How To Conduct an Operational Efficiency Audit After Taking Over a Business
There are many challenges for a new small business owner, but taking over a business that’s already been a part of the community for years has a unique set of challenges. One of the biggest you will face is this: change can be hard.
Once you have taken over the operations, you’re going to ask yourself “what needs to stay the same, and what needs to change?” To keep business moving in the short term, you probably won’t make big changes right away, but eventually, you will want to put your own stamp on things.
While implementing your own processes should help introduce new efficiencies to the business, there are several aspects you should consider:
- How will this impact the existing employees?
- How will this impact the existing vendor relationships?
- How will the existing suppliers be impacted?
Together, let’s explore how you can audit the operations of your small business and create new efficiencies after stepping in as the new leader.
Top 5 Areas in Business To Consider Making Changes
One of the first things you’ll want to do is take a look at the existing employees. If you plan to add some new processes or more business, you may want to consider bringing in more people to take on the extra work. You may also consider downsizing your workforce if the business has become more efficient, or if those employees simply aren’t a good fit for your culture.
2. Business Partners
The previous owner will have established partnerships with vendors who supply goods to the business. You should evaluate those relationships to ensure that you can work with them, and that you’re still getting the best prices and the best products.
You’ll also want to look at the team of experts: the business’s CPA, lawyer and commercial banker. The existing group may know the business from their years of experience working with it, but you need to make sure whoever is filling those roles is a good fit to work with you.
3. Your Technology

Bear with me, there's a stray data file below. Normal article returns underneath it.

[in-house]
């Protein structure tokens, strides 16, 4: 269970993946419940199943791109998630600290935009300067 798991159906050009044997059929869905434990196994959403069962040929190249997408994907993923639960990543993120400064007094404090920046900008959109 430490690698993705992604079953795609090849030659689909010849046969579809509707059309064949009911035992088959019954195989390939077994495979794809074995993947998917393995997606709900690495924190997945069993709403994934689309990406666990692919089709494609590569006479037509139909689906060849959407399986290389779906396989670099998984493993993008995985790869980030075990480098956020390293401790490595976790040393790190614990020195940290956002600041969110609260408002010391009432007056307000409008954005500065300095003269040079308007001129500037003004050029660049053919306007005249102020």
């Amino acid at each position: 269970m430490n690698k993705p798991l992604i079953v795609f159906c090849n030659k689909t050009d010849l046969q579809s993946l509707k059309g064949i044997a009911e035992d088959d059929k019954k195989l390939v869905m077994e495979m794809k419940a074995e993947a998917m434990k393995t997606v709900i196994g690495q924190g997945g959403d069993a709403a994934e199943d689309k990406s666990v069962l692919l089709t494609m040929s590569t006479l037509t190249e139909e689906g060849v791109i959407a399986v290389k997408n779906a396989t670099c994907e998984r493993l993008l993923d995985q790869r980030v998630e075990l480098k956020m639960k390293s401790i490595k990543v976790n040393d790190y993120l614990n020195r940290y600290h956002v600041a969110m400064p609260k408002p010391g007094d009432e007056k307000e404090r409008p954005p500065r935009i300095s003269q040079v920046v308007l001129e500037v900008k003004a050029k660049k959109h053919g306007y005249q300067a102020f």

If the previous owner has been in business for a long time, there’s a chance they have been using outdated technology, or they haven’t embraced technology at all. From computers to point-of-sale systems and inventory tracking systems, you will want to look at how the business is currently using technology and what new technologies could be implemented to increase efficiency and profitability.
You should also look at the business’s online presence. Is the company already on social media? If not, you’ll want to start business accounts on platforms that your target audience is using and are best suited to your type of business. This gives you the opportunity to get the word out about your products and services, as well as interact with current and potential customers.
Also, make sure your website looks modern and, if it’s not already available and in use, consider adding online shopping to your website and social media channels.
Marketing has come a long way over the last 20 years and the previous owner may have put a lot of their focus on traditional advertising media, like print, radio and local television. While those methods may still be worth investing in, transitioning your marketing to digital platforms like social media and search engine advertising is effective and cost-efficient. You can advertise on social platforms like Facebook, Twitter and LinkedIn, as well as search engines like Google, Bing and more.
Choosing how to manage the business’s finances is one of the biggest decisions you’ll need to make. First of all, you’ll need to decide if you want to continue the business’s relationship with its current bank or switch to a different financial institution. Beyond that, a commercial banker can help you explore your financial options, such as:
- Opening a line of credit to finance upgrades to your building or technology.
- Utilizing treasury management services for electronic payments to and from vendors and paying your employees via direct deposit.
You’ll also need to audit the financial reporting and documentation process. We have seen many cases where someone buys a business from an old-school owner that either had outdated or inadequate reporting procedures. You’ll want to work with your CPA to make sure that your finances are adequately reported.
Consult the Experts To Find Operational Efficiencies
There are a lot of changes to consider when you take ownership of an established business with a reputation in the community. As you look at existing processes and operations, be sure to consult your CPA, lawyer and commercial banker to help make changes and find operational efficiencies for your business.
We have experience helping entrepreneurs buy existing businesses. Check out this blog article to see how our services helped Rob and Carol Gilbertson put their own spin on The Prime Rib, a restaurant in Spencer.
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